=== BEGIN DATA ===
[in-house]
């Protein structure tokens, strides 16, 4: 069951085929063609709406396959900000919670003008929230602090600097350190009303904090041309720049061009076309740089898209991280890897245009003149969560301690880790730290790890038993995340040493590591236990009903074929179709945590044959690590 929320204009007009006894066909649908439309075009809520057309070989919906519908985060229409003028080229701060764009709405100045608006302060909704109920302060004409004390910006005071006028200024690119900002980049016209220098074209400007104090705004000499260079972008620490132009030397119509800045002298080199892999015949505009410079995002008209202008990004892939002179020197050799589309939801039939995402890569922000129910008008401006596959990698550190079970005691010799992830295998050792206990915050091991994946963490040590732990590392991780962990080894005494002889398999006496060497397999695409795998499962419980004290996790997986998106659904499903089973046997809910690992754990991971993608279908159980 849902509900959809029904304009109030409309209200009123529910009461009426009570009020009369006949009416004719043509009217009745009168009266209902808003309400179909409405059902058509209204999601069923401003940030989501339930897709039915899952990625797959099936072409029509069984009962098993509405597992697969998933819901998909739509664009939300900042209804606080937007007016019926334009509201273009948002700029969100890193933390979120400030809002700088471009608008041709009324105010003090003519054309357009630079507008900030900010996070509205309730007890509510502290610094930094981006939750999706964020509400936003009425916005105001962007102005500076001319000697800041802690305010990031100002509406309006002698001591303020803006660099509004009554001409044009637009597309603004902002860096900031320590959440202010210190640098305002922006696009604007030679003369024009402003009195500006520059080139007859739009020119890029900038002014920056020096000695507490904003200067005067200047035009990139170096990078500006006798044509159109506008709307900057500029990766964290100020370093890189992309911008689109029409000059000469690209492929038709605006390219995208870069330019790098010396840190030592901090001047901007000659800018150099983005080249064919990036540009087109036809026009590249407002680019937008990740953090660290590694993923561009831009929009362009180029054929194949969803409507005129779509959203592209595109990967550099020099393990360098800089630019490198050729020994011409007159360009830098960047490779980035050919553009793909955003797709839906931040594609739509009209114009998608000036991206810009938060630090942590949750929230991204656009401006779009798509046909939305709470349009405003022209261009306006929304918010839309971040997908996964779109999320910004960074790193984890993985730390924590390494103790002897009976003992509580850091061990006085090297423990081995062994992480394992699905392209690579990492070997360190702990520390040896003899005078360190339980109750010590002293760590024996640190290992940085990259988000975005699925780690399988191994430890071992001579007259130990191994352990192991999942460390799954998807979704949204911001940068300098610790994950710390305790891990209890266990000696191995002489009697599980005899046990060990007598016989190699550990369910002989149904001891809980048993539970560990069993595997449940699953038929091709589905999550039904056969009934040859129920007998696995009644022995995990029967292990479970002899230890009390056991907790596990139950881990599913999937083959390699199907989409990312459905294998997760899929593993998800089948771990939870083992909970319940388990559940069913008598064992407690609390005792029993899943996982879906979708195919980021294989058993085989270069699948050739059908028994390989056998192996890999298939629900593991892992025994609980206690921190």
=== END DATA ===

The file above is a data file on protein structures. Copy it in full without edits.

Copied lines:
[in-house]
């Protein structure tokens, strides 16, 4: 069951085929063609709406396959900000919670003008929230602090600097350190009303904090041309720049061009076309740089898209991280890897245009003149969560301690880790730290790890038993995340040493590591236990009903074929179709945590044959690590 929320204009007009006894066909649908439309075009809520057309070989919906519908985060229409003028080229701060764009709405100045608006302060909704109920302060004409004390910006005071006028200024690119900002980049016209220098074209400007104090705004000499260079972008620490132009030397119509800045002298080199892999015949505009410079995002008209202008990004892939002179020197050799589309939801039939995402890569922000129910008008401006596959990698550190079970005691010799992830295998050792206990915050091991994946963490040590732990590392991780962990080894005494002889398999006496060497397999695409795998499962419980004290996790997986998106659904499903089973046997809910690992754990991971993608279908159980 849902509900959809029904304009109030409309209200009123529910009461009426009570009020009369006949009416004719043509009217009745009168009266209902808003309400179909409405059902058509209204999601069923401003940030989501339930897709039915899952990625797959099936072409029509069984009962098993509405597992697969998933819901998909739509664009939300900042209804606080937007007016019926334009509201273009948002700029969100890193933390979120400030809002700088471009608008041709009324105010003090003519054309357009630079507008900030900010996070509205309730007890509510502290610094930094981006939750999706964020509400936003009425916005105001962007102005500076001319000697800041802690305010990031100002509406309006002698001591303020803006660099509004009554001409044009637009597309603004902002860096900031320590959440202010210190640098305002922006696009604007030679003369024009402003009195500006520059080139007859739009020119890029900038002014920056020096000695507490904003200067005067200047035009990139170096990078500006006798044509159109506008709307900057500029990766964290100020370093890189992309911008689109029409000059000469690209492929038709605006390219995208870069330019790098010396840190030592901090001047901007000659800018150099983005080249064919990036540009087109036809026009590249407002680019937008990740953090660290590694993923561009831009929009362009180029054929194949969803409507005129779509959203592209595109990967550099020099393990360098800089630019490198050729020994011409007159360009830098960047490779980035050919553009793909955003797709839906931040594609739509009209114009998608000036991206810009938060630090942590949750929230991204656009401006779009798509046909939305709470349009405003022209261009306006929304918010839309971040997908996964779109999320910004960074790193984890993985730390924590390494103790002897009976003992509580850091061990006085090297423990081995062994992480394992699905392209690579990492070997360190702990520390040896003899005078360190339980109750010590002293760590024996640190290992940085990259988000975005699925780690399988191994430890071992001579007259130990191994352990192991999942460390799954998807979704949204911001940068300098610790994950710390305790891990209890266990000696191995002489009697599980005899046990060990007598016989190699550990369910002989149904001891809980048993539970560990069993595997449940699953038929091709589905999550039904056969009934040859129920007998696995009644022995995990029967292990479970002899230890009390056991907790596990139950881990599913999937083959390699199907989409990312459905294998997760899929593993998800089948771990939870083992909970319940388990559940069913008598064992407690609390005792029993899943996982879906979708195919980021294989058993085989270069699948050739059908028994390989056998192996890999298939629900593991892992025994609980206690921190």